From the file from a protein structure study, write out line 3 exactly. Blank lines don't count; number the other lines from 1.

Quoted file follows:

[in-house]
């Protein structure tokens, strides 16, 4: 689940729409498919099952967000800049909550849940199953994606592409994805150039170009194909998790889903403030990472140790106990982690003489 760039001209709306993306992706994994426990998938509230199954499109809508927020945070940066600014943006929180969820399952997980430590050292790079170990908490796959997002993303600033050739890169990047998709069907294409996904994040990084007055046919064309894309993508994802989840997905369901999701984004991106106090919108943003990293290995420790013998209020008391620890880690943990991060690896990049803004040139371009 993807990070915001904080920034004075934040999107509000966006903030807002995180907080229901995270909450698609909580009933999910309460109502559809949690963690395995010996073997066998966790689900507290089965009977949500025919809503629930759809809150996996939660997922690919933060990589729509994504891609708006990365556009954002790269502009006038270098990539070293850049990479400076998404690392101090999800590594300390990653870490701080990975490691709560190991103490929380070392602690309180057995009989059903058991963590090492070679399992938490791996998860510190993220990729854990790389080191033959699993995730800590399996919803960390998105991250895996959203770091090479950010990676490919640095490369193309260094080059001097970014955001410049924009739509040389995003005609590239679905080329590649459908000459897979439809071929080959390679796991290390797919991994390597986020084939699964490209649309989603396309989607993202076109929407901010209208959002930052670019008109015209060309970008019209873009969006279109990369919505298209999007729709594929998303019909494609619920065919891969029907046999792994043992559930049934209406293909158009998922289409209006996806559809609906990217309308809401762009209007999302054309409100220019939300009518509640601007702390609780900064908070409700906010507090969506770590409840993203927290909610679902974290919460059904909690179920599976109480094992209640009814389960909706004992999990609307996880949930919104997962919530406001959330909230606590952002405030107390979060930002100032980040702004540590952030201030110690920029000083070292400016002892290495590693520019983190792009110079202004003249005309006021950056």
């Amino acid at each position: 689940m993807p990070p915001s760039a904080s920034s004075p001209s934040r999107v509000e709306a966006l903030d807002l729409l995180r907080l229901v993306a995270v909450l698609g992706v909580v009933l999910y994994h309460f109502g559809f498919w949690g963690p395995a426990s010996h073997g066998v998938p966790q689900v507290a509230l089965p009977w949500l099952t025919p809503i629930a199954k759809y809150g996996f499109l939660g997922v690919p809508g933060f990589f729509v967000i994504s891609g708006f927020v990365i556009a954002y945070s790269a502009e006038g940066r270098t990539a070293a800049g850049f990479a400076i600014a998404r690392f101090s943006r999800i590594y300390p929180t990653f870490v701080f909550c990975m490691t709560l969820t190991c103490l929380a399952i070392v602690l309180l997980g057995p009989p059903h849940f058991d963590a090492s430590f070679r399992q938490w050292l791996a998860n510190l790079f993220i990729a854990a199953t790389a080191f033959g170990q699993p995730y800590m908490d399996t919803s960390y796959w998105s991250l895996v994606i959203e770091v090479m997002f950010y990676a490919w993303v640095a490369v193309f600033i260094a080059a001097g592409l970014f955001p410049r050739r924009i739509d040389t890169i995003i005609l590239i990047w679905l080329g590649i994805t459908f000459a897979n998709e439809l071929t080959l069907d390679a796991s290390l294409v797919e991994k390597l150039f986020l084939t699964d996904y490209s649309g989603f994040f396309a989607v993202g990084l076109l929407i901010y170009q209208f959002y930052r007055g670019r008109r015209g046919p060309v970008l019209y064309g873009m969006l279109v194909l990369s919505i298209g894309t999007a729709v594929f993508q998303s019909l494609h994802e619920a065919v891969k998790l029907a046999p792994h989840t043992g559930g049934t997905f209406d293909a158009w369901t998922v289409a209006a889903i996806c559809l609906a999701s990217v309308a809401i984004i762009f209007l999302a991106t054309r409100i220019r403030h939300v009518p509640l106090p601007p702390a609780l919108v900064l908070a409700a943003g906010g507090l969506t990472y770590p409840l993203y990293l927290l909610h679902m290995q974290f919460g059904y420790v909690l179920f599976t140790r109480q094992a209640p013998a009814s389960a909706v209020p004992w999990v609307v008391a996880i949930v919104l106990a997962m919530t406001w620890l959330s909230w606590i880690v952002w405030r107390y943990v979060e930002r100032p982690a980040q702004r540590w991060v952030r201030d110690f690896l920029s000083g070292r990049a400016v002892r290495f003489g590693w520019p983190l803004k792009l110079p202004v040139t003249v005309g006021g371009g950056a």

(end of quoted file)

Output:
């Amino acid at each position: 689940m993807p990070p915001s760039a904080s920034s004075p001209s934040r999107v509000e709306a966006l903030d807002l729409l995180r907080l229901v993306a995270v909450l698609g992706v909580v009933l999910y994994h309460f109502g559809f498919w949690g963690p395995a426990s010996h073997g066998v998938p966790q689900v507290a509230l089965p009977w949500l099952t025919p809503i629930a199954k759809y809150g996996f499109l939660g997922v690919p809508g933060f990589f729509v967000i994504s891609g708006f927020v990365i556009a954002y945070s790269a502009e006038g940066r270098t990539a070293a800049g850049f990479a400076i600014a998404r690392f101090s943006r999800i590594y300390p929180t990653f870490v701080f909550c990975m490691t709560l969820t190991c103490l929380a399952i070392v602690l309180l997980g057995p009989p059903h849940f058991d963590a090492s430590f070679r399992q938490w050292l791996a998860n510190l790079f993220i990729a854990a199953t790389a080191f033959g170990q699993p995730y800590m908490d399996t919803s960390y796959w998105s991250l895996v994606i959203e770091v090479m997002f950010y990676a490919w993303v640095a490369v193309f600033i260094a080059a001097g592409l970014f955001p410049r050739r924009i739509d040389t890169i995003i005609l590239i990047w679905l080329g590649i994805t459908f000459a897979n998709e439809l071929t080959l069907d390679a796991s290390l294409v797919e991994k390597l150039f986020l084939t699964d996904y490209s649309g989603f994040f396309a989607v993202g990084l076109l929407i901010y170009q209208f959002y930052r007055g670019r008109r015209g046919p060309v970008l019209y064309g873009m969006l279109v194909l990369s919505i298209g894309t999007a729709v594929f993508q998303s019909l494609h994802e619920a065919v891969k998790l029907a046999p792994h989840t043992g559930g049934t997905f209406d293909a158009w369901t998922v289409a209006a889903i996806c559809l609906a999701s990217v309308a809401i984004i762009f209007l999302a991106t054309r409100i220019r403030h939300v009518p509640l106090p601007p702390a609780l919108v900064l908070a409700a943003g906010g507090l969506t990472y770590p409840l993203y990293l927290l909610h679902m290995q974290f919460g059904y420790v909690l179920f599976t140790r109480q094992a209640p013998a009814s389960a909706v209020p004992w999990v609307v008391a996880i949930v919104l106990a997962m919530t406001w620890l959330s909230w606590i880690v952002w405030r107390y943990v979060e930002r100032p982690a980040q702004r540590w991060v952030r201030d110690f690896l920029s000083g070292r990049a400016v002892r290495f003489g590693w520019p983190l803004k792009l110079p202004v040139t003249v005309g006021g371009g950056a």